Okay, I know that my use of the term "lost" will probably draw ire from some. I don't mean that they were literally buried in some vault, but rather that they inexplicably did not draw the attention they deserve. They all feature able directors, solid casts and Oscar nominations in some cases. Some are the "lesser-known" projects of famous directors. And before you get your panties in a bunch, I acknowledge that a few readers will claim to have known about these films since they were in utero. But I consider myself fairly well educated in cinematic history, and some of these I didn't even know existed until I saw them on a movie store shelf. So check them out and give them the attention and respect they desperately need.
1. Bad Day at Black Rock (1955)
How is Spencer Tracy so cool? Whether he's bitching out creationists in Inherit the Wind or bantering with Katharine Hepburn in one of their many comedies, he's just always the man. But I didn't realize how much he was truly the man until I saw this John Sturges film. He plays a one-armed stranger who comes to the sleepy town of Black Rock on a mysterious mission - and let's just say that the locals there don't like strangers. (According to IMDB, the character's disability wasn't in the original script, but they wanted Tracy so badly that they wrote it in, because they claimed that no actor could resist playing someone with a handicap.) Saying too much more would give it away, but I love movies where protagonists can defeat villains with their compassion and intellect instead of just guns, and Tracy takes all the hatred and ignorance with dignity. Received Oscar nominations for best screenplay, director, and actor for Tracy.
2. Kind Hearts and Coronets (1949)
Before Eddie Murphy was making movies where he was basically the entire cast, Alec Guinness did the same thing in this British film where he plays the complete extended family of Louis (Dennis Price). Basically, Louis vows to avenge his deceased mother's disinheritance by killing off all the family members that stand in his way of the money. It's black comedy at its darkest. Price is a suave, horrible and compulsively watchable slimeball with deadpan narration, and Guinness is a riot as eight vastly different characters. Despite its relatively below-the-radar status, it's in the IMDB Top 250 (as rated by users).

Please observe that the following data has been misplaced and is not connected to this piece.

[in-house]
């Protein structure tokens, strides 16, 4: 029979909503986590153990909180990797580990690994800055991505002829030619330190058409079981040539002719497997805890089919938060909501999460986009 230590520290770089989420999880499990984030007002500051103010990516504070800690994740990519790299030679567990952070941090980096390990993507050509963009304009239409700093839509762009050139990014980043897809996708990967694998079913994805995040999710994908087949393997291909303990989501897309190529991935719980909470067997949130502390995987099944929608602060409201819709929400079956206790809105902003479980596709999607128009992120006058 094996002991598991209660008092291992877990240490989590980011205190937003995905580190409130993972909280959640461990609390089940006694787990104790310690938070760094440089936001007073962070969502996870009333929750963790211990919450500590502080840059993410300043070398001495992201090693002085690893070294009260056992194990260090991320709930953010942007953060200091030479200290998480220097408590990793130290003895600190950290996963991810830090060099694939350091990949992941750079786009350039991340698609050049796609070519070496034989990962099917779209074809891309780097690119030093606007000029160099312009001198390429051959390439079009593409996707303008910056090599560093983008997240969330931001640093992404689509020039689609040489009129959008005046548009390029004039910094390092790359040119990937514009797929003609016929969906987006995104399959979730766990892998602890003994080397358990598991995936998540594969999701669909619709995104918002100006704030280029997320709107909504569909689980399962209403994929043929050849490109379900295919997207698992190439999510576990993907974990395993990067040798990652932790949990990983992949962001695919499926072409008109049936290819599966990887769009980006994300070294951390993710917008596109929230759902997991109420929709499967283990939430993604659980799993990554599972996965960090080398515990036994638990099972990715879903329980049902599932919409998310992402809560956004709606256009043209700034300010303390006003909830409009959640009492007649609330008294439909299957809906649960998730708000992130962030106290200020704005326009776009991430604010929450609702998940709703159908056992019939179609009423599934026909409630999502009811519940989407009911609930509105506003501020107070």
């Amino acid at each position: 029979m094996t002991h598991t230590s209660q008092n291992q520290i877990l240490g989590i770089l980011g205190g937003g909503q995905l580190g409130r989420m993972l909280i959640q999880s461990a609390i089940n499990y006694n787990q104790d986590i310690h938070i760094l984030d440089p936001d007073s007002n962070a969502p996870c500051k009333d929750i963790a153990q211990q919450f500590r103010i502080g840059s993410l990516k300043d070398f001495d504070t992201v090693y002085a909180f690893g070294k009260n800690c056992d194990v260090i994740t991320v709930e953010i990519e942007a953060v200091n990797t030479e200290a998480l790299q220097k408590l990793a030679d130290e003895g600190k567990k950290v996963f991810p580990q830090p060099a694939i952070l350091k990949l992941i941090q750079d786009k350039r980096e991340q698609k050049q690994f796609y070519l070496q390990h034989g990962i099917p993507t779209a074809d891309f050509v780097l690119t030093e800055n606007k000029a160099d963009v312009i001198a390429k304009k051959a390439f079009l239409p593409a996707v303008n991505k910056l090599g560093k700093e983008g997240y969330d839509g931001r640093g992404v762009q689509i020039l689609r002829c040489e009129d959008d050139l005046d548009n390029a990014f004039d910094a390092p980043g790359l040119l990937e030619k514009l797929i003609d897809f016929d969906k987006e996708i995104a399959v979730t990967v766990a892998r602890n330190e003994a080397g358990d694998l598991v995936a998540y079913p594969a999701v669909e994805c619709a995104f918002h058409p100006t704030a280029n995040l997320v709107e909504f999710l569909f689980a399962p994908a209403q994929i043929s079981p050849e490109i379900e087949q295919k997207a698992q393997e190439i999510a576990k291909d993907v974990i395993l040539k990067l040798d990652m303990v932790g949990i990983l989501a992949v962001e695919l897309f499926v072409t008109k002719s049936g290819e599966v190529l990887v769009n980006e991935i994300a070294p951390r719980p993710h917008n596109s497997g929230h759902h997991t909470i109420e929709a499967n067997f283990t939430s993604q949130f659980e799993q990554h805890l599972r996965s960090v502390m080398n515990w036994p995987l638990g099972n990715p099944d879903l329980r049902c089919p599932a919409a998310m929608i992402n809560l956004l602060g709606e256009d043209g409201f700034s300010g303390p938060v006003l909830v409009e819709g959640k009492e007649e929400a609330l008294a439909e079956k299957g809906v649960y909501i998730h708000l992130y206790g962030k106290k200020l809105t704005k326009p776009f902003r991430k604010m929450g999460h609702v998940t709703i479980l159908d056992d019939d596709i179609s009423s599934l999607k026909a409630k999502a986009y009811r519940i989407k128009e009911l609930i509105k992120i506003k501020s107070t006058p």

3. Night of the Iguana (1964)
I rarely rent a movie that I have not heard anything about previously - it takes a lot to sell me on it straight from the shelf. When I was checking in returns at work and this film dropped into my hands, however, I had to see it. A John Huston adaptation of a Tennessee Williams play with Richard Burton, Ava Gardner and Deborah Kerr? How had I not heard of it?! It certainly delivered, though, and launched my mild Richard Burton obsession. He plays a heavy-drinking, defrocked clergyman who now makes a living guiding tours in Mexico. Over the course of a few fateful days, he gets pursued by the criminally young Charlotte (Sue Lyon, reprising her Lolita shtick), meets up with old flame Maxine (Gardner), and does some soul-searching with stranger Hannah (Kerr). Like any Williams piece, it's talky and heavy, but the actors give amazing life to the material. It won an Oscar for best costume design, and was nominated for best cinematography, art direction and supporting actress for Grayson Hall (who plays the relatively small role of a bitchy group leader). I was seriously shocked that the three leads didn't get more recognition for their roles. You'd even think that the fame of the Huston name would have made it more well-known, but it has somehow slipped from everyone's memory.